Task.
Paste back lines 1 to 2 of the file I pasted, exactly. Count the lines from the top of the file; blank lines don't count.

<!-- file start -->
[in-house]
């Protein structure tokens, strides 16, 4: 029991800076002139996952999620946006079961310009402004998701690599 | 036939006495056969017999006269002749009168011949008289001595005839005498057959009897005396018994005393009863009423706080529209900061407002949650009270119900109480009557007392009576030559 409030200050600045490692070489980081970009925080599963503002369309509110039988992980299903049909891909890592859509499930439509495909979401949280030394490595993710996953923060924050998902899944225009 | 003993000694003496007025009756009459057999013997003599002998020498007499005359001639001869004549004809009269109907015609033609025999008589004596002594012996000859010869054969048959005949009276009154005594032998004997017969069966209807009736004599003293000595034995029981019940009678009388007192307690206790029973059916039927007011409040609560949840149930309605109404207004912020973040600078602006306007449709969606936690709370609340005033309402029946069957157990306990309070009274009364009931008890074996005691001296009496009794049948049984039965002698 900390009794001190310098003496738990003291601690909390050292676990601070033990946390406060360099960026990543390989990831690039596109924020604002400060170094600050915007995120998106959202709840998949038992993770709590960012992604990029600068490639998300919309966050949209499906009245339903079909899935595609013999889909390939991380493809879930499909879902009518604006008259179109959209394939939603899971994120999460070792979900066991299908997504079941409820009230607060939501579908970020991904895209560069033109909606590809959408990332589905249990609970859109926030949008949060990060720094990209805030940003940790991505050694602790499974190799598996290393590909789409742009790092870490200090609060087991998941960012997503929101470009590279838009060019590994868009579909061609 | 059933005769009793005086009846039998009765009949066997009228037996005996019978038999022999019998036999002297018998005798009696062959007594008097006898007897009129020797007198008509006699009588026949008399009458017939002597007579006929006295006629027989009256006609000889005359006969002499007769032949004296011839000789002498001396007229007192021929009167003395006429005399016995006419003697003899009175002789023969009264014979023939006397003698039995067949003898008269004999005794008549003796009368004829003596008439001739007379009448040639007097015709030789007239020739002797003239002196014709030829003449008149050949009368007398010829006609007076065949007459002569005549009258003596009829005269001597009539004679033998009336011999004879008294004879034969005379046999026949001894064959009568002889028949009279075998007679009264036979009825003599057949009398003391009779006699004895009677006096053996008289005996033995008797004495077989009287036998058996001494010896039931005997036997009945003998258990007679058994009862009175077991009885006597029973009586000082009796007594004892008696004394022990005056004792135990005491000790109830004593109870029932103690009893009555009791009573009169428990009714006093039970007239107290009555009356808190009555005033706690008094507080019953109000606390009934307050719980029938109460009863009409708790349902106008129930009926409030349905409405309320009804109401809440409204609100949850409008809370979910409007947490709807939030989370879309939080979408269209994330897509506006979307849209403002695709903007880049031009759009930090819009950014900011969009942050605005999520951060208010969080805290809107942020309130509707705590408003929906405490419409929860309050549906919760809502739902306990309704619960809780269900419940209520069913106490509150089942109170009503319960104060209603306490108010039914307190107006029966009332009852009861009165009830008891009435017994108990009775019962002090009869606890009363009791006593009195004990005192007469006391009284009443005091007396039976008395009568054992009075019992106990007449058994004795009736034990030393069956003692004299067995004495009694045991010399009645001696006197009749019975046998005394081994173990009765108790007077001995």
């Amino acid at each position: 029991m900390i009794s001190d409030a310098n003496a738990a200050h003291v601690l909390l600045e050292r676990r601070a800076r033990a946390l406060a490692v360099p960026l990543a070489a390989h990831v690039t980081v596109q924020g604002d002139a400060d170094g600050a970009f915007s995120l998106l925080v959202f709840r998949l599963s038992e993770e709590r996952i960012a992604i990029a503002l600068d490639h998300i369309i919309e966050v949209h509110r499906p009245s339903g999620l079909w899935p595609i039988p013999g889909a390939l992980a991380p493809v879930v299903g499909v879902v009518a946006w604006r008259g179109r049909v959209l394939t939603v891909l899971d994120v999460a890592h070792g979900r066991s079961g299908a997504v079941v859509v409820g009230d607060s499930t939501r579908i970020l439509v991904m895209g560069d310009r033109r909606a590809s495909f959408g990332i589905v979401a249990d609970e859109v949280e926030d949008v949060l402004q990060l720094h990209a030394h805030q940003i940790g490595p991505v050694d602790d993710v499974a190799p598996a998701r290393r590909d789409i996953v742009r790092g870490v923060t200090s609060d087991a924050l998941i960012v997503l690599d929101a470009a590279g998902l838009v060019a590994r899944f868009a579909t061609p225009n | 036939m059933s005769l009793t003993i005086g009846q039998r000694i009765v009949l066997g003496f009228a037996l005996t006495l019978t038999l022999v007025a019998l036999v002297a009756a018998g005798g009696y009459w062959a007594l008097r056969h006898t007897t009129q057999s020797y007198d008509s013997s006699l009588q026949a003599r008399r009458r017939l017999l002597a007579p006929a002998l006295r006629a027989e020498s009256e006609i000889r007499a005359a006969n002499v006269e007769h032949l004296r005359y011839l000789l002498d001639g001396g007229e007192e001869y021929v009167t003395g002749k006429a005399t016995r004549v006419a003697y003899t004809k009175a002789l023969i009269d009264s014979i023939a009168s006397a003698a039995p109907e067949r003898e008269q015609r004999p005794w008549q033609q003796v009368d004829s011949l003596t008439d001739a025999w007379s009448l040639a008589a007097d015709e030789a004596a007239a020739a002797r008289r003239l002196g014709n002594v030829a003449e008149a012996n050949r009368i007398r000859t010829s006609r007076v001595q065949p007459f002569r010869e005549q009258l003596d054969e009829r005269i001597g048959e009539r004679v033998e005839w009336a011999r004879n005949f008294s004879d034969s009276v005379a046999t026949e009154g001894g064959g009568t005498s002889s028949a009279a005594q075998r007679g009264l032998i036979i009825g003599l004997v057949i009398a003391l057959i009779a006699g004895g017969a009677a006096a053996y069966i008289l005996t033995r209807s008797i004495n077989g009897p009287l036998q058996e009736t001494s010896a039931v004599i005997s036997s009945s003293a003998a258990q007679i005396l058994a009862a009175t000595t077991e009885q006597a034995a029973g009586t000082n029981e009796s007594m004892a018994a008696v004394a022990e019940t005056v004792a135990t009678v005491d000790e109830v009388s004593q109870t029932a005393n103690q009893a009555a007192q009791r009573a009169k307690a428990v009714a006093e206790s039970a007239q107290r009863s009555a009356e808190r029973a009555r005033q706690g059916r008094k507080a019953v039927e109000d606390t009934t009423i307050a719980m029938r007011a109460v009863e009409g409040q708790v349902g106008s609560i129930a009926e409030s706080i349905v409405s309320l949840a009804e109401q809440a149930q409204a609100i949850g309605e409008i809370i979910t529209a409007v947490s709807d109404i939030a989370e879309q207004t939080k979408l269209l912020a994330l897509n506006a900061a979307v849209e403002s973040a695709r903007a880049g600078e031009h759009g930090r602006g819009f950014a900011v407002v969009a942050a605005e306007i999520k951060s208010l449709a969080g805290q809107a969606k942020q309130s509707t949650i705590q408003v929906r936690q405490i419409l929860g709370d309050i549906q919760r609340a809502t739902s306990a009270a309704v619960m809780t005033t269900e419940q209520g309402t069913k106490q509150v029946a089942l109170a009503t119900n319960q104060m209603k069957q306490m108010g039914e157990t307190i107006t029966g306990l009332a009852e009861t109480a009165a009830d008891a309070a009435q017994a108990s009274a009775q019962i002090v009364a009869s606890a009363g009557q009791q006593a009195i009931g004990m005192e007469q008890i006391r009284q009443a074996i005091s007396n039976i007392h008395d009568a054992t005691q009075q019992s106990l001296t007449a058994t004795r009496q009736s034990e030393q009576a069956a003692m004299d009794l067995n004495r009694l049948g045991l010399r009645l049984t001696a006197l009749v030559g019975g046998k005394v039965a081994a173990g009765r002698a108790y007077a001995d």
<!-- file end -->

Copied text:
[in-house]
């Protein structure tokens, strides 16, 4: 029991800076002139996952999620946006079961310009402004998701690599 | 036939006495056969017999006269002749009168011949008289001595005839005498057959009897005396018994005393009863009423706080529209900061407002949650009270119900109480009557007392009576030559 409030200050600045490692070489980081970009925080599963503002369309509110039988992980299903049909891909890592859509499930439509495909979401949280030394490595993710996953923060924050998902899944225009 | 003993000694003496007025009756009459057999013997003599002998020498007499005359001639001869004549004809009269109907015609033609025999008589004596002594012996000859010869054969048959005949009276009154005594032998004997017969069966209807009736004599003293000595034995029981019940009678009388007192307690206790029973059916039927007011409040609560949840149930309605109404207004912020973040600078602006306007449709969606936690709370609340005033309402029946069957157990306990309070009274009364009931008890074996005691001296009496009794049948049984039965002698 900390009794001190310098003496738990003291601690909390050292676990601070033990946390406060360099960026990543390989990831690039596109924020604002400060170094600050915007995120998106959202709840998949038992993770709590960012992604990029600068490639998300919309966050949209499906009245339903079909899935595609013999889909390939991380493809879930499909879902009518604006008259179109959209394939939603899971994120999460070792979900066991299908997504079941409820009230607060939501579908970020991904895209560069033109909606590809959408990332589905249990609970859109926030949008949060990060720094990209805030940003940790991505050694602790499974190799598996290393590909789409742009790092870490200090609060087991998941960012997503929101470009590279838009060019590994868009579909061609 | 059933005769009793005086009846039998009765009949066997009228037996005996019978038999022999019998036999002297018998005798009696062959007594008097006898007897009129020797007198008509006699009588026949008399009458017939002597007579006929006295006629027989009256006609000889005359006969002499007769032949004296011839000789002498001396007229007192021929009167003395006429005399016995006419003697003899009175002789023969009264014979023939006397003698039995067949003898008269004999005794008549003796009368004829003596008439001739007379009448040639007097015709030789007239020739002797003239002196014709030829003449008149050949009368007398010829006609007076065949007459002569005549009258003596009829005269001597009539004679033998009336011999004879008294004879034969005379046999026949001894064959009568002889028949009279075998007679009264036979009825003599057949009398003391009779006699004895009677006096053996008289005996033995008797004495077989009287036998058996001494010896039931005997036997009945003998258990007679058994009862009175077991009885006597029973009586000082009796007594004892008696004394022990005056004792135990005491000790109830004593109870029932103690009893009555009791009573009169428990009714006093039970007239107290009555009356808190009555005033706690008094507080019953109000606390009934307050719980029938109460009863009409708790349902106008129930009926409030349905409405309320009804109401809440409204609100949850409008809370979910409007947490709807939030989370879309939080979408269209994330897509506006979307849209403002695709903007880049031009759009930090819009950014900011969009942050605005999520951060208010969080805290809107942020309130509707705590408003929906405490419409929860309050549906919760809502739902306990309704619960809780269900419940209520069913106490509150089942109170009503319960104060209603306490108010039914307190107006029966009332009852009861009165009830008891009435017994108990009775019962002090009869606890009363009791006593009195004990005192007469006391009284009443005091007396039976008395009568054992009075019992106990007449058994004795009736034990030393069956003692004299067995004495009694045991010399009645001696006197009749019975046998005394081994173990009765108790007077001995």